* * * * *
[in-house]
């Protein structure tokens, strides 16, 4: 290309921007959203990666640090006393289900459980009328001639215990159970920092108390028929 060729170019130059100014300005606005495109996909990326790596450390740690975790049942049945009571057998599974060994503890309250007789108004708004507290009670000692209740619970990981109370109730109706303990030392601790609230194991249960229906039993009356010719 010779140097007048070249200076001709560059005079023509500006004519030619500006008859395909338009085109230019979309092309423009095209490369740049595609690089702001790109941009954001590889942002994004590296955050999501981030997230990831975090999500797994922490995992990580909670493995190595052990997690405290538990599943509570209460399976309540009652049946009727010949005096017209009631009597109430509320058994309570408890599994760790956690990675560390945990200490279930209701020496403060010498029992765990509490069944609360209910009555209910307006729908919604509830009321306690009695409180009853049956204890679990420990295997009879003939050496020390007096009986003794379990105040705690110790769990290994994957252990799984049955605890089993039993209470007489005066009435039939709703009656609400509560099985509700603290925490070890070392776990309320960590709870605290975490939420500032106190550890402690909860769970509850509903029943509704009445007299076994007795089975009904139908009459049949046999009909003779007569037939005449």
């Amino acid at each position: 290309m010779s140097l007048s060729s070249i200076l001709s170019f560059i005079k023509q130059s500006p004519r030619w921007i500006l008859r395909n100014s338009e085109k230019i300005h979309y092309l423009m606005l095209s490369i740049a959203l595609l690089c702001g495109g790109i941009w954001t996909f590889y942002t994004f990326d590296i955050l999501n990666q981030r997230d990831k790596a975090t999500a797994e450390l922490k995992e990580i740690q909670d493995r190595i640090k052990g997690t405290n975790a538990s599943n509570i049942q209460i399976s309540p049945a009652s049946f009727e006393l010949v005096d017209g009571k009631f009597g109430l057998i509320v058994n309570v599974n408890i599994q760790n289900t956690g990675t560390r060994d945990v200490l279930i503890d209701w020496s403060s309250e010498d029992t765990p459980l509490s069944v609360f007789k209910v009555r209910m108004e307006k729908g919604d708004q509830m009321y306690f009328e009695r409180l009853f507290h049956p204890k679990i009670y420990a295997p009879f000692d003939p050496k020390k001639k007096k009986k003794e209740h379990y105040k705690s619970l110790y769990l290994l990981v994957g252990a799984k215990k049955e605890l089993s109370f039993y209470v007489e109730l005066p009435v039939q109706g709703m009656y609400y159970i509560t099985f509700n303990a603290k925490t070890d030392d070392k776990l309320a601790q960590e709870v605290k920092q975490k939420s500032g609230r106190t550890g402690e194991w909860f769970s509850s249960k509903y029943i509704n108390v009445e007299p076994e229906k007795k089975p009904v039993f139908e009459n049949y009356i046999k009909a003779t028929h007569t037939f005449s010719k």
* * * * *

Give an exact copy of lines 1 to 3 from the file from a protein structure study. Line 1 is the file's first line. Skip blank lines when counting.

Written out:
[in-house]
């Protein structure tokens, strides 16, 4: 290309921007959203990666640090006393289900459980009328001639215990159970920092108390028929 060729170019130059100014300005606005495109996909990326790596450390740690975790049942049945009571057998599974060994503890309250007789108004708004507290009670000692209740619970990981109370109730109706303990030392601790609230194991249960229906039993009356010719 010779140097007048070249200076001709560059005079023509500006004519030619500006008859395909338009085109230019979309092309423009095209490369740049595609690089702001790109941009954001590889942002994004590296955050999501981030997230990831975090999500797994922490995992990580909670493995190595052990997690405290538990599943509570209460399976309540009652049946009727010949005096017209009631009597109430509320058994309570408890599994760790956690990675560390945990200490279930209701020496403060010498029992765990509490069944609360209910009555209910307006729908919604509830009321306690009695409180009853049956204890679990420990295997009879003939050496020390007096009986003794379990105040705690110790769990290994994957252990799984049955605890089993039993209470007489005066009435039939709703009656609400509560099985509700603290925490070890070392776990309320960590709870605290975490939420500032106190550890402690909860769970509850509903029943509704009445007299076994007795089975009904139908009459049949046999009909003779007569037939005449």
């Amino acid at each position: 290309m010779s140097l007048s060729s070249i200076l001709s170019f560059i005079k023509q130059s500006p004519r030619w921007i500006l008859r395909n100014s338009e085109k230019i300005h979309y092309l423009m606005l095209s490369i740049a959203l595609l690089c702001g495109g790109i941009w954001t996909f590889y942002t994004f990326d590296i955050l999501n990666q981030r997230d990831k790596a975090t999500a797994e450390l922490k995992e990580i740690q909670d493995r190595i640090k052990g997690t405290n975790a538990s599943n509570i049942q209460i399976s309540p049945a009652s049946f009727e006393l010949v005096d017209g009571k009631f009597g109430l057998i509320v058994n309570v599974n408890i599994q760790n289900t956690g990675t560390r060994d945990v200490l279930i503890d209701w020496s403060s309250e010498d029992t765990p459980l509490s069944v609360f007789k209910v009555r209910m108004e307006k729908g919604d708004q509830m009321y306690f009328e009695r409180l009853f507290h049956p204890k679990i009670y420990a295997p009879f000692d003939p050496k020390k001639k007096k009986k003794e209740h379990y105040k705690s619970l110790y769990l290994l990981v994957g252990a799984k215990k049955e605890l089993s109370f039993y209470v007489e109730l005066p009435v039939q109706g709703m009656y609400y159970i509560t099985f509700n303990a603290k925490t070890d030392d070392k776990l309320a601790q960590e709870v605290k920092q975490k939420s500032g609230r106190t550890g402690e194991w909860f769970s509850s249960k509903y029943i509704n108390v009445e007299p076994e229906k007795k089975p009904v039993f139908e009459n049949y009356i046999k009909a003779t028929h007569t037939f005449s010719k």